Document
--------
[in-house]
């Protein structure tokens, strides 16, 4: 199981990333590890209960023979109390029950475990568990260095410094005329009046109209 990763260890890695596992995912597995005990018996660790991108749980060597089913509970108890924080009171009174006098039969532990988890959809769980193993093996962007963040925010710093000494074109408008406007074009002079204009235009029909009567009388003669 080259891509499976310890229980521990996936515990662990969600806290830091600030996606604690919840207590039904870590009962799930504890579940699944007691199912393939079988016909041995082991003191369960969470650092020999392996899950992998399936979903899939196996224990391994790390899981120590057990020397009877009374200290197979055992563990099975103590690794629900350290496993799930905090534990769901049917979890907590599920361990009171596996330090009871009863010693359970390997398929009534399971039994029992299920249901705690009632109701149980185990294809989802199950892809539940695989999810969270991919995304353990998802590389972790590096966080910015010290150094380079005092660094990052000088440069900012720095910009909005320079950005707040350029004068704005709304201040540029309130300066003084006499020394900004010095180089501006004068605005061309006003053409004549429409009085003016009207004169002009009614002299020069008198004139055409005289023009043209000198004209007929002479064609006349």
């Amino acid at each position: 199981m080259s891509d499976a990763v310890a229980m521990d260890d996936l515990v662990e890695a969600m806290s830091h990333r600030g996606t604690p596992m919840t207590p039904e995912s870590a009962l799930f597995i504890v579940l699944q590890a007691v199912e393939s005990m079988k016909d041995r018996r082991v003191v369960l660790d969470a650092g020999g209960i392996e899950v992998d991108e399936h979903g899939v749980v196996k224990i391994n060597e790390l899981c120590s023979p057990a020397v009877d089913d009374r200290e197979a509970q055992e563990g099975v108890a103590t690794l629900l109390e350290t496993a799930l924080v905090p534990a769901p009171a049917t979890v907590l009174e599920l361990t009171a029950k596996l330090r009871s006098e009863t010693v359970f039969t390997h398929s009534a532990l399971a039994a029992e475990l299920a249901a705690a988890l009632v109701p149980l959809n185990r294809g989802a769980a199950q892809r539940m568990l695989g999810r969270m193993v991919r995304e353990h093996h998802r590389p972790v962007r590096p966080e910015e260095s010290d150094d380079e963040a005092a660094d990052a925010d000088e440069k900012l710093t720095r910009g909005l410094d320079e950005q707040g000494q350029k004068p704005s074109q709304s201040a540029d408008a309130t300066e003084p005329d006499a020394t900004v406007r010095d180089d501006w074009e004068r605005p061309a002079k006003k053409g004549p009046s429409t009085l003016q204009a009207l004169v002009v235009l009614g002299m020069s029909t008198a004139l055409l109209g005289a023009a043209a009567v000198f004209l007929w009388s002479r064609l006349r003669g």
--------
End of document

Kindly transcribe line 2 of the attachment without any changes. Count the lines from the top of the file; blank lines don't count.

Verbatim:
């Protein structure tokens, strides 16, 4: 199981990333590890209960023979109390029950475990568990260095410094005329009046109209 990763260890890695596992995912597995005990018996660790991108749980060597089913509970108890924080009171009174006098039969532990988890959809769980193993093996962007963040925010710093000494074109408008406007074009002079204009235009029909009567009388003669 080259891509499976310890229980521990996936515990662990969600806290830091600030996606604690919840207590039904870590009962799930504890579940699944007691199912393939079988016909041995082991003191369960969470650092020999392996899950992998399936979903899939196996224990391994790390899981120590057990020397009877009374200290197979055992563990099975103590690794629900350290496993799930905090534990769901049917979890907590599920361990009171596996330090009871009863010693359970390997398929009534399971039994029992299920249901705690009632109701149980185990294809989802199950892809539940695989999810969270991919995304353990998802590389972790590096966080910015010290150094380079005092660094990052000088440069900012720095910009909005320079950005707040350029004068704005709304201040540029309130300066003084006499020394900004010095180089501006004068605005061309006003053409004549429409009085003016009207004169002009009614002299020069008198004139055409005289023009043209000198004209007929002479064609006349």